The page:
A peek at the future at Heartland: Savvier patients, digital health and millennials

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Friday, June 14, 2019

WATERLOO, Iowa – The healthcare industry has gotten smarter about what patients actually want, and HME providers are in the right place at the right time to benefit, said keynote speaker Jeff Cribbs at the Heartland Conference last week.

“We’ve always just assumed that they want to live,” said Cribbs, vice president of research for Gartner Industries Research Group. “(But) they want quality of life. That’s why the work you do in the home, as the deliverers of that last mile of service, (is so important).”

With digital health increasingly permeating health care, especially when it comes to managing chronic conditions, providers need to protect their data like the asset that it is, said Cribbs

“We like assets generating revenue and delivering value,” he said. “Protect your assets and you will have what makes your company special in a digital format.”

This year’s Heartland Conference, held June 10-12, featured more than 70 exhibitors and 90 educational sessions across 10 tracks.

“Attendees were extremely engaged in sessions, around the halls of the convention center and at networking events,” said Sarah Conger, vice president of events and corporate projects. “The mood was optimistic and attendees were thirsty for learning new ways of thinking about business along with having a little fun with their peers.”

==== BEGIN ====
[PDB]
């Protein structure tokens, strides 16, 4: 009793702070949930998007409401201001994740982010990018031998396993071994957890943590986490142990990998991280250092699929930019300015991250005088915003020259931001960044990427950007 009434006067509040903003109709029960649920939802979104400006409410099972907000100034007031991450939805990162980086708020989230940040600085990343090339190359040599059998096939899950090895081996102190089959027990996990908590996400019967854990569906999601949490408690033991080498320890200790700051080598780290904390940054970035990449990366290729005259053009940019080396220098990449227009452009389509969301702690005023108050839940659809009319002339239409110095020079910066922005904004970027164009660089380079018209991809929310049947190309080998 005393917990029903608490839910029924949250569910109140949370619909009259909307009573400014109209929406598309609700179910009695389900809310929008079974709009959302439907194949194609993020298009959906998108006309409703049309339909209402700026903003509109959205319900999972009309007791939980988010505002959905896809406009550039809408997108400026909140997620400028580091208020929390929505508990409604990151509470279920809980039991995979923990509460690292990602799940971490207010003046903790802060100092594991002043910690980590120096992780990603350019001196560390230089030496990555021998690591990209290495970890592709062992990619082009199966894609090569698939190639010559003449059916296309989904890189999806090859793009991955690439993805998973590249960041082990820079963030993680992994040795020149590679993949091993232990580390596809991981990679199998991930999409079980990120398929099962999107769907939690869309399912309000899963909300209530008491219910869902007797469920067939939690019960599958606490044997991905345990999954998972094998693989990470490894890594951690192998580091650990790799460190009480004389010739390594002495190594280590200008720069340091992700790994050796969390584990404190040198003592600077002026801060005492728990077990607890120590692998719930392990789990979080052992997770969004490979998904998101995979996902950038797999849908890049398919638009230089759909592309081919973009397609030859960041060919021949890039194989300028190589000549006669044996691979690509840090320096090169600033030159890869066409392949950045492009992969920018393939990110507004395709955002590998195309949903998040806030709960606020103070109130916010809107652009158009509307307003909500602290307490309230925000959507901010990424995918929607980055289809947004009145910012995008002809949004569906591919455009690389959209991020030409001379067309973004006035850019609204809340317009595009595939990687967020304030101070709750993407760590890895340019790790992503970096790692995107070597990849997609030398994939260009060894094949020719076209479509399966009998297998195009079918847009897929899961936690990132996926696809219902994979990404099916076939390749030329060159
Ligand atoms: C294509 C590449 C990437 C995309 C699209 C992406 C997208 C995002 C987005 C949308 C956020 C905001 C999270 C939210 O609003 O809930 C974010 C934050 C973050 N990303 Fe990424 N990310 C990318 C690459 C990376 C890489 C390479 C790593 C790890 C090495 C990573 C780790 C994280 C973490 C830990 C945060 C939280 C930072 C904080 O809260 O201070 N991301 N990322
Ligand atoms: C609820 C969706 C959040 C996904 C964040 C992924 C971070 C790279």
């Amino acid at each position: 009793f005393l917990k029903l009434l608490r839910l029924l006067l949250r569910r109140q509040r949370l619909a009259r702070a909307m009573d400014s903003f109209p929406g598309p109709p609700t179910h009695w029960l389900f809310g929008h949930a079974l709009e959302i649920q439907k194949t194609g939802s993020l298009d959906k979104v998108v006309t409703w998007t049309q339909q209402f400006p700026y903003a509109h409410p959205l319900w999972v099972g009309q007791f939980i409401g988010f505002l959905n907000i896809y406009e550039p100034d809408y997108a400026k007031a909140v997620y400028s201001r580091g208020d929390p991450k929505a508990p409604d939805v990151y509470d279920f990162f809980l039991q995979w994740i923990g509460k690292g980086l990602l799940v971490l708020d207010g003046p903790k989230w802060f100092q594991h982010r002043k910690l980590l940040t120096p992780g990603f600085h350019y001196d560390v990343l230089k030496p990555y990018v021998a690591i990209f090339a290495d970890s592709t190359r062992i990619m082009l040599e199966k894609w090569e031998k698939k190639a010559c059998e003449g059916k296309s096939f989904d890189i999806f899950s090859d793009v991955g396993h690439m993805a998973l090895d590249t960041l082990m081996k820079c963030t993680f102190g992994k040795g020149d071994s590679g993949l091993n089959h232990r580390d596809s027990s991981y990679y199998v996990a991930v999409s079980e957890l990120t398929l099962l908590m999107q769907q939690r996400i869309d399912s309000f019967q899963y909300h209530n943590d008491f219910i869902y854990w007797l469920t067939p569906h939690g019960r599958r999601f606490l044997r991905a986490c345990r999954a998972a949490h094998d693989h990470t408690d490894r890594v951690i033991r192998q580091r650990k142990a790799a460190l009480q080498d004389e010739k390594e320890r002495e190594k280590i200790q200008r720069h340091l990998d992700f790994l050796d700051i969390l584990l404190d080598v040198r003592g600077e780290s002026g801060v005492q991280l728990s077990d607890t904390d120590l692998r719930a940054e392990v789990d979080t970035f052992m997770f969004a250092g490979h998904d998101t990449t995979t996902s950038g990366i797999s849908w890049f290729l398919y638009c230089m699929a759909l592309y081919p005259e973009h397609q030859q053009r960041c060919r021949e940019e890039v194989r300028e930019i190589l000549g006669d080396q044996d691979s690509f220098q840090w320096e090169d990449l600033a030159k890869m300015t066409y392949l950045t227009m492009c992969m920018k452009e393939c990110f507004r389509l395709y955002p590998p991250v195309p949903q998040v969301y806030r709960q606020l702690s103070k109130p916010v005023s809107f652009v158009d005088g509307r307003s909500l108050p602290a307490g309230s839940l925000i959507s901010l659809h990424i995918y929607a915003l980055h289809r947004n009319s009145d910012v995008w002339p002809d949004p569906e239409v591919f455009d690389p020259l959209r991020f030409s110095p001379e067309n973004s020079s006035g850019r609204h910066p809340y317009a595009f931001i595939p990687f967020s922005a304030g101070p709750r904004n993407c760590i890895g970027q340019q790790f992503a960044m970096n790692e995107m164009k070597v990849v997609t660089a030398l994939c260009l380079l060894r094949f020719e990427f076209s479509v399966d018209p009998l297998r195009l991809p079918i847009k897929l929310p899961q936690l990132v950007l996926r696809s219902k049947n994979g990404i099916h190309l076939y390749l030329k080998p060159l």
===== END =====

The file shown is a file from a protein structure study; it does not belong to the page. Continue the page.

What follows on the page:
Although a final tally was not available by press time, 1,000 attendees were expected—including 100 first-timers.

Workforce of the future

A new “Business Leadership and People Strategies” track featured sessions to help business owners and people managers navigate the changing workforce.

One well-attended session in the track, “Millennials: The Future of DME Staff,” encouraged attendees to plan ahead for the employees who will be replacing retirees. By 2025, millennials—those born between 1980 and 2000—will make up 75% of the workforce and will have different expectations than previous generations, such as placing a higher value on workplace satisfaction.

“You need to begin searching now,” said Rachel Duda, marketing assistant for Springfield, Mass.-based Louis & Clark Medical Supply. “Somebody is going to have to fill that void in your knowledge base.”

Another segment of the workforce earning some attention at the conference: LGBT employees, who are becoming more visible, says Keenan Crow, director of policy and advocacy at One Iowa, a statewide LGBTQ advocacy organization.

“It feels safer and more people are going public,” he said. “More and more, they are looking for validation. If they are not getting that from their employer they might look to work elsewhere.”

Attendees raise issues with CMS

This year’s conference also featured the return of a panel discussion with CMS officials and Medicare contractors, including Tangita Daramola, the competitive acquisition ombudsman for CMS. Officials urged providers to continue to engage with them on the issues they are seeing.

“It’s not enough to complain to the air,” said Daramola. “We don’t know (what is) happening.”

Audits, access issues and poor customer service, including from the Medicare help line, were among a litany of concerns HME providers raised to  officials.

About that last one: “We’ve had a lot of bad experiences,” said one attendee. “The information they are giving out is just plain wrong. I spent a half-hour arguing with a rep.”

The comment earned an “amen” from several other providers in the audience.